So what does all this mean? What message can the gastroenterology and medical community take away from this study? In the words of Heraclitus, “the only thing that is constant is change.” Updating the epidemiology and redefining the scope and the characteristics of patients affected by upper gastrointestinal hemorrhage is the first step toward maintaining the level of healthcare system preparedness needed to successfully prevent and treat upper gastrointestinal hemorrhage. Despite the inherent methodological limitations that are part and parcel of any administrative database analysis, Wuerth et al. present a number of important findings that deserve further discussion and that can generate additional questions for future study. First, it is noteworthy that the incidence and in-hospital mortality rate associated with upper gastrointestinal hemorrhage have declined from 2002 to 2012. This finding complements and extends that of earlier studies, [1, 3, 4] confirming that both the incidence and in-hospital mortality of upper gastrointestinal hemorrhage have been steadily declining since 1989. This finding is especially important in the context of the ever-increasing use of dual and triple antiplatelet aggregation therapy that followed the introduction of drug-eluting coronary artery stents in the early 2000s. Second, the decline in upper gastrointestinal hemorrhage in-hospital mortality paralleled that of all other patients combined, a result in contrast to that of previous studies [1] that examined earlier time frames (1989–2009). This finding can potentially be explained by the hypothesis that the reduction in mortality rates was initially due to improvements in treatment modalities specifically offered for patients with upper gastrointestinal hemorrhage (hemostatic use of upper endoscopy with endoscopic therapy, proton pump inhibitors/octreotide and radiologic or surgical interventions) and now is dependent on advances in general healthcare delivery (hospital access, intensive care units, improved diagnostic testing, etc.). Third, the most common cause of non-variceal gastrointestinal hemorrhage is still peptic ulcer disease. Traditionally, non-variceal gastrointestinal hemorrhage treatment has been equated with peptic ulcer disease treatment, even in international guidelines [7]. The authors demonstrate that this assumption is still valid. As a result, gastroenterology training programs should continue to insure adequate trainee exposure to patients with peptic ulcer disease and require proof-of-proficiency in endoscopic ulcer treatment and hemostasis as a requirement for fellowship completion. Most importantly, with the widespread use of antiplatelet agents and anticoagulants that can cause and complicate peptic ulcer hemorrhage, more research is needed to provide an evidence-based answer to the question regarding when to restart those medications after endoscopic hemostasis is achieved. Fourth, the incidence of Dieulafoy lesions, angiodysplasia and neoplasm as etiology of upper gastrointestinal hemorrhage has been significantly increasing. While multiple advances in the treatment of peptic ulcer hemorrhage have been achieved over the past decade, including unipolar and bipolar heater probes, intravenous proton pump inhibitors and rotating hemostatic clips, little innovation has been introduced to the treatment of angiodysplasia- and neoplasm-induced hemorrhage. New modalities including single- and double-balloon enteroscopes that enable deep access to the small intestine, argon plasma coagulation and the promising early trials of TC-325 (Hemospray®) have all stood shy of achieving long-lasting hemostasis in this patient population. Since recurrent hemorrhage in this situation remains an important problem, new medical and endoscopic therapeutic modalities will be needed to improve long-term patient outcomes as these hemorrhage etiologies become more common. Fifth, Wuerth et al. did not address the cost associated with the observed decrease in mortality rates over the past decade, another limitation. With the current healthcare environment focusing on cost-control as much as on quality-of-care, understanding the cost associated with the decrease in mortality and incidence of upper gastrointestinal hemorrhage is key to predicting its sustainability under the new reimbursement models. Another limitation is the probable under-coding of esophageal/gastric variceal hemorrhage in NIS. As the authors correctly point out in the article, variceal hemorrhage may have been coded as hematemesis without a specific diagnosis in cases where varices were not actively bleeding but had high-risk signs such as large varices, or the “red whale” or “white nipple” signs. This limitation is common to all administrative databases and might be overcome in future studies using non-administrative data. Nevertheless, the many strengths of NIS, including its scope, unprecedented size, and its national representation compensate for this minor limitation, adding to the authors’ insight and enabling generalizability to the entire USA. These are only some of the questions and stimulating findings that arise from this well-designed study. I, for one, will be on the lookout for the answers.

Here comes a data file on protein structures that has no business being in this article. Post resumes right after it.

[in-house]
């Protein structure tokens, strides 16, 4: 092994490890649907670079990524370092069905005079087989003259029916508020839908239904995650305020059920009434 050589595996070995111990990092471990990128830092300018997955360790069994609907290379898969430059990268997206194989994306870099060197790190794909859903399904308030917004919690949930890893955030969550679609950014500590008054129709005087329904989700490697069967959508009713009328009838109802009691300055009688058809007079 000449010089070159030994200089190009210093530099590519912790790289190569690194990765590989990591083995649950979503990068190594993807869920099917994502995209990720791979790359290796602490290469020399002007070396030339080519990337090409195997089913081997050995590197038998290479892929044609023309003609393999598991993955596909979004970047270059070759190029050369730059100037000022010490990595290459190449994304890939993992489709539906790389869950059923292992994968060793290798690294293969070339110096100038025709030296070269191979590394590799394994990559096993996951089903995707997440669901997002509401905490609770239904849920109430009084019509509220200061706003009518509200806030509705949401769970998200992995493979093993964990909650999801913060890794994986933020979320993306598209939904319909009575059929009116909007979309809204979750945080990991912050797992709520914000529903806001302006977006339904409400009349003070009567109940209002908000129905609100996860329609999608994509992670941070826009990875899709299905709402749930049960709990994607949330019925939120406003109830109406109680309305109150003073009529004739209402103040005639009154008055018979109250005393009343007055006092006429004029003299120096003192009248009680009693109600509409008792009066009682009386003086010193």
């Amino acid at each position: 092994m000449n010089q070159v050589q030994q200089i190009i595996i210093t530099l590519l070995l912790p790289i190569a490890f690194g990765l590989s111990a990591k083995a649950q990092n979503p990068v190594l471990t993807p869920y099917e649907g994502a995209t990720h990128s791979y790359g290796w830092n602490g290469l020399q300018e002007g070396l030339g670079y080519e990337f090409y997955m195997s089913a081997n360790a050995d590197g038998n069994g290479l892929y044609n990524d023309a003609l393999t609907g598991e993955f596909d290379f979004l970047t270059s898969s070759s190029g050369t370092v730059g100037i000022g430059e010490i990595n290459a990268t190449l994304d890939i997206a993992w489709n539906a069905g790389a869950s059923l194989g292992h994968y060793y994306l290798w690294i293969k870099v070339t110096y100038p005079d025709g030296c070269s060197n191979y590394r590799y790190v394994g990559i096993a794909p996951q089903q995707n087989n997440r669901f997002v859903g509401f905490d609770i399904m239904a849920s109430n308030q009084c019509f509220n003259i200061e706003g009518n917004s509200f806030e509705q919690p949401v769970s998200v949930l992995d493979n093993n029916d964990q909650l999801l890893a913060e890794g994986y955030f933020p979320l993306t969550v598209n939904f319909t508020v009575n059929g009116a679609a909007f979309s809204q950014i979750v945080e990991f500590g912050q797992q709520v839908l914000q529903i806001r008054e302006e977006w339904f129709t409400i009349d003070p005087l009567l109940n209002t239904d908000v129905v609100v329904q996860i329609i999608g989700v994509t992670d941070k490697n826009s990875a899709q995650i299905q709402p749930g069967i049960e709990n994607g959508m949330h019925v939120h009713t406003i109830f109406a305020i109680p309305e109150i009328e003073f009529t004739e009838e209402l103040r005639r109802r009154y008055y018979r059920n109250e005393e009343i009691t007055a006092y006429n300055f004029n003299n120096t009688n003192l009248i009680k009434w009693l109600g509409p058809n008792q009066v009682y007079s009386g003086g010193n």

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Copyright information

© Springer Science+Business Media, LLC, part of Springer Nature 2018

Authors and Affiliations

  1. 1.Catalyst Medical ConsultingSimpsonvilleUSA
  2. 2.Division of Gastroenterology, Department of Internal MedicineUniversity of South Carolina School of MedicineColumbiaUSA